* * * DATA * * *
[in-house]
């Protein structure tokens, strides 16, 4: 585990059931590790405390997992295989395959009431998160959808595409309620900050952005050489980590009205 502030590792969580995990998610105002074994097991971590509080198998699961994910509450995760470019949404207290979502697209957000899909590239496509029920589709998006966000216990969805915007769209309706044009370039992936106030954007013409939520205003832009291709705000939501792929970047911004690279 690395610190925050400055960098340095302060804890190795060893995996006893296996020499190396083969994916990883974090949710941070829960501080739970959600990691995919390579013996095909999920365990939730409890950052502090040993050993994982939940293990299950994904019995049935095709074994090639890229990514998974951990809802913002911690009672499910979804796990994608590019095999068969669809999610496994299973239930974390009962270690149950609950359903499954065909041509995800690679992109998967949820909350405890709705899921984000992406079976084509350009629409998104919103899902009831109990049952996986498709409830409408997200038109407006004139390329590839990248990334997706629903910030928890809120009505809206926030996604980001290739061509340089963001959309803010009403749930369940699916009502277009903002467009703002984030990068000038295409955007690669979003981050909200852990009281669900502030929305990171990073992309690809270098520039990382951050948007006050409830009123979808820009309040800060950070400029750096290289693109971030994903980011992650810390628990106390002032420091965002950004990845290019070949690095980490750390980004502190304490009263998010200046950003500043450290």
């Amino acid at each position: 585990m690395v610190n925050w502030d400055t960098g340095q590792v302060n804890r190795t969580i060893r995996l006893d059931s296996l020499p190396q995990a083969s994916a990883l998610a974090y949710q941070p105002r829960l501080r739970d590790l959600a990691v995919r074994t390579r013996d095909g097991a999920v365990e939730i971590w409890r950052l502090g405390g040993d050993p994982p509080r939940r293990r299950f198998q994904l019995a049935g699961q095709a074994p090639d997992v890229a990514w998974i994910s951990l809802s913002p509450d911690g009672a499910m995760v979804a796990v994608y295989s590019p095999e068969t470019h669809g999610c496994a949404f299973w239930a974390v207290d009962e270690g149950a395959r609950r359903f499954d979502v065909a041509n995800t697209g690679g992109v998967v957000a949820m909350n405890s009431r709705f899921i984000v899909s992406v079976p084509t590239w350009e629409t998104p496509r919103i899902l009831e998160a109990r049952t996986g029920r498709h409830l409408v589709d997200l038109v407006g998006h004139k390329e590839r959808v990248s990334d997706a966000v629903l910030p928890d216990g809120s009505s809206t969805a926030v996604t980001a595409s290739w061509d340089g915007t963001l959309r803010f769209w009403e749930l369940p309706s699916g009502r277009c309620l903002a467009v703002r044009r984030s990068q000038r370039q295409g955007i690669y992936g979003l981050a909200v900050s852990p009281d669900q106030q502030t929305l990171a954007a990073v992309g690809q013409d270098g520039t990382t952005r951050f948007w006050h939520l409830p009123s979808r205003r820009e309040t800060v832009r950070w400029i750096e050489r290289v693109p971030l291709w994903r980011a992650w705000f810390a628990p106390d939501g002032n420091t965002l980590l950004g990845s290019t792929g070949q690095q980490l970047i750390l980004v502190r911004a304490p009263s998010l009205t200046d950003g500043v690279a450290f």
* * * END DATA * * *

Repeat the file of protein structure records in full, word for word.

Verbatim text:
[in-house]
């Protein structure tokens, strides 16, 4: 585990059931590790405390997992295989395959009431998160959808595409309620900050952005050489980590009205 502030590792969580995990998610105002074994097991971590509080198998699961994910509450995760470019949404207290979502697209957000899909590239496509029920589709998006966000216990969805915007769209309706044009370039992936106030954007013409939520205003832009291709705000939501792929970047911004690279 690395610190925050400055960098340095302060804890190795060893995996006893296996020499190396083969994916990883974090949710941070829960501080739970959600990691995919390579013996095909999920365990939730409890950052502090040993050993994982939940293990299950994904019995049935095709074994090639890229990514998974951990809802913002911690009672499910979804796990994608590019095999068969669809999610496994299973239930974390009962270690149950609950359903499954065909041509995800690679992109998967949820909350405890709705899921984000992406079976084509350009629409998104919103899902009831109990049952996986498709409830409408997200038109407006004139390329590839990248990334997706629903910030928890809120009505809206926030996604980001290739061509340089963001959309803010009403749930369940699916009502277009903002467009703002984030990068000038295409955007690669979003981050909200852990009281669900502030929305990171990073992309690809270098520039990382951050948007006050409830009123979808820009309040800060950070400029750096290289693109971030994903980011992650810390628990106390002032420091965002950004990845290019070949690095980490750390980004502190304490009263998010200046950003500043450290």
């Amino acid at each position: 585990m690395v610190n925050w502030d400055t960098g340095q590792v302060n804890r190795t969580i060893r995996l006893d059931s296996l020499p190396q995990a083969s994916a990883l998610a974090y949710q941070p105002r829960l501080r739970d590790l959600a990691v995919r074994t390579r013996d095909g097991a999920v365990e939730i971590w409890r950052l502090g405390g040993d050993p994982p509080r939940r293990r299950f198998q994904l019995a049935g699961q095709a074994p090639d997992v890229a990514w998974i994910s951990l809802s913002p509450d911690g009672a499910m995760v979804a796990v994608y295989s590019p095999e068969t470019h669809g999610c496994a949404f299973w239930a974390v207290d009962e270690g149950a395959r609950r359903f499954d979502v065909a041509n995800t697209g690679g992109v998967v957000a949820m909350n405890s009431r709705f899921i984000v899909s992406v079976p084509t590239w350009e629409t998104p496509r919103i899902l009831e998160a109990r049952t996986g029920r498709h409830l409408v589709d997200l038109v407006g998006h004139k390329e590839r959808v990248s990334d997706a966000v629903l910030p928890d216990g809120s009505s809206t969805a926030v996604t980001a595409s290739w061509d340089g915007t963001l959309r803010f769209w009403e749930l369940p309706s699916g009502r277009c309620l903002a467009v703002r044009r984030s990068q000038r370039q295409g955007i690669y992936g979003l981050a909200v900050s852990p009281d669900q106030q502030t929305l990171a954007a990073v992309g690809q013409d270098g520039t990382t952005r951050f948007w006050h939520l409830p009123s979808r205003r820009e309040t800060v832009r950070w400029i750096e050489r290289v693109p971030l291709w994903r980011a992650w705000f810390a628990p106390d939501g002032n420091t965002l980590l950004g990845s290019t792929g070949q690095q980490l970047i750390l980004v502190r911004a304490p009263s998010l009205t200046d950003g500043v690279a450290f």